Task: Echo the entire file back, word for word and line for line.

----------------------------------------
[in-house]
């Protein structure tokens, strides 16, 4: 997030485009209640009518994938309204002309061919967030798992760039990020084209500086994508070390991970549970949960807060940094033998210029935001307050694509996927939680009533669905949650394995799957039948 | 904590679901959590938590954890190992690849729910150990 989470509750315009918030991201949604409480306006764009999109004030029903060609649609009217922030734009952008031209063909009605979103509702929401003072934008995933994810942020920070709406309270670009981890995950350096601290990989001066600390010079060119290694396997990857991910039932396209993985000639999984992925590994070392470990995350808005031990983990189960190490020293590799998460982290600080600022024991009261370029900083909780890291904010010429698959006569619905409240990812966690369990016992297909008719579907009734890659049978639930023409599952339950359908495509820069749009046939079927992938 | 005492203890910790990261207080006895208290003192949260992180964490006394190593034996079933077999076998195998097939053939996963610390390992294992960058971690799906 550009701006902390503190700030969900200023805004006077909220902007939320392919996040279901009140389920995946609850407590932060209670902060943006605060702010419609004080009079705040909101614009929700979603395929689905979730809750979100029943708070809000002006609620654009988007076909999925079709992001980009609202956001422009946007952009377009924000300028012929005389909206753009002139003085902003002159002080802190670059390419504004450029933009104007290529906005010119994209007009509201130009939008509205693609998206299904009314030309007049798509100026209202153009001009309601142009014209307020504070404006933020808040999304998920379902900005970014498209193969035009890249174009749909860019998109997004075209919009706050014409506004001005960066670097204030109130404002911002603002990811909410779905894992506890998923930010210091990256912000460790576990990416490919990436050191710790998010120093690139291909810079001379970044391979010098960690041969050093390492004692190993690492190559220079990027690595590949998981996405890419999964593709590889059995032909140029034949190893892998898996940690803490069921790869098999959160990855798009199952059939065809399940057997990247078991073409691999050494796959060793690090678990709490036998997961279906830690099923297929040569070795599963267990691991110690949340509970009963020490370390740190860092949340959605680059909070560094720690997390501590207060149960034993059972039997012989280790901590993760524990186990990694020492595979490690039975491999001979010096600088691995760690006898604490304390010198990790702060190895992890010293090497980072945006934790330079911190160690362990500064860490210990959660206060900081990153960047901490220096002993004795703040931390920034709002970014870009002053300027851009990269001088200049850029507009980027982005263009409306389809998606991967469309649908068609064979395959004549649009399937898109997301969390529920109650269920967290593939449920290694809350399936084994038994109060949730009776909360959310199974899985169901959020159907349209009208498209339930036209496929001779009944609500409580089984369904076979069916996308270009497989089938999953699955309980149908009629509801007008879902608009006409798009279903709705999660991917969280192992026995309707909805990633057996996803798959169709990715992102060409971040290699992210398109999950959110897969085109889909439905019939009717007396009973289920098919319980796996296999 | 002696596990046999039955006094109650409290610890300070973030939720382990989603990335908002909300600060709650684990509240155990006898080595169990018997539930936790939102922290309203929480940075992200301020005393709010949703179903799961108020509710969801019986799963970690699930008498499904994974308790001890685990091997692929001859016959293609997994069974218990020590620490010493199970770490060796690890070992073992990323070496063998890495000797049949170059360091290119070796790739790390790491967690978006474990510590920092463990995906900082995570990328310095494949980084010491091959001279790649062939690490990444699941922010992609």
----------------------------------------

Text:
[in-house]
């Protein structure tokens, strides 16, 4: 997030485009209640009518994938309204002309061919967030798992760039990020084209500086994508070390991970549970949960807060940094033998210029935001307050694509996927939680009533669905949650394995799957039948 | 904590679901959590938590954890190992690849729910150990 989470509750315009918030991201949604409480306006764009999109004030029903060609649609009217922030734009952008031209063909009605979103509702929401003072934008995933994810942020920070709406309270670009981890995950350096601290990989001066600390010079060119290694396997990857991910039932396209993985000639999984992925590994070392470990995350808005031990983990189960190490020293590799998460982290600080600022024991009261370029900083909780890291904010010429698959006569619905409240990812966690369990016992297909008719579907009734890659049978639930023409599952339950359908495509820069749009046939079927992938 | 005492203890910790990261207080006895208290003192949260992180964490006394190593034996079933077999076998195998097939053939996963610390390992294992960058971690799906 550009701006902390503190700030969900200023805004006077909220902007939320392919996040279901009140389920995946609850407590932060209670902060943006605060702010419609004080009079705040909101614009929700979603395929689905979730809750979100029943708070809000002006609620654009988007076909999925079709992001980009609202956001422009946007952009377009924000300028012929005389909206753009002139003085902003002159002080802190670059390419504004450029933009104007290529906005010119994209007009509201130009939008509205693609998206299904009314030309007049798509100026209202153009001009309601142009014209307020504070404006933020808040999304998920379902900005970014498209193969035009890249174009749909860019998109997004075209919009706050014409506004001005960066670097204030109130404002911002603002990811909410779905894992506890998923930010210091990256912000460790576990990416490919990436050191710790998010120093690139291909810079001379970044391979010098960690041969050093390492004692190993690492190559220079990027690595590949998981996405890419999964593709590889059995032909140029034949190893892998898996940690803490069921790869098999959160990855798009199952059939065809399940057997990247078991073409691999050494796959060793690090678990709490036998997961279906830690099923297929040569070795599963267990691991110690949340509970009963020490370390740190860092949340959605680059909070560094720690997390501590207060149960034993059972039997012989280790901590993760524990186990990694020492595979490690039975491999001979010096600088691995760690006898604490304390010198990790702060190895992890010293090497980072945006934790330079911190160690362990500064860490210990959660206060900081990153960047901490220096002993004795703040931390920034709002970014870009002053300027851009990269001088200049850029507009980027982005263009409306389809998606991967469309649908068609064979395959004549649009399937898109997301969390529920109650269920967290593939449920290694809350399936084994038994109060949730009776909360959310199974899985169901959020159907349209009208498209339930036209496929001779009944609500409580089984369904076979069916996308270009497989089938999953699955309980149908009629509801007008879902608009006409798009279903709705999660991917969280192992026995309707909805990633057996996803798959169709990715992102060409971040290699992210398109999950959110897969085109889909439905019939009717007396009973289920098919319980796996296999 | 002696596990046999039955006094109650409290610890300070973030939720382990989603990335908002909300600060709650684990509240155990006898080595169990018997539930936790939102922290309203929480940075992200301020005393709010949703179903799961108020509710969801019986799963970690699930008498499904994974308790001890685990091997692929001859016959293609997994069974218990020590620490010493199970770490060796690890070992073992990323070496063998890495000797049949170059360091290119070796790739790390790491967690978006474990510590920092463990995906900082995570990328310095494949980084010491091959001279790649062939690490990444699941922010992609």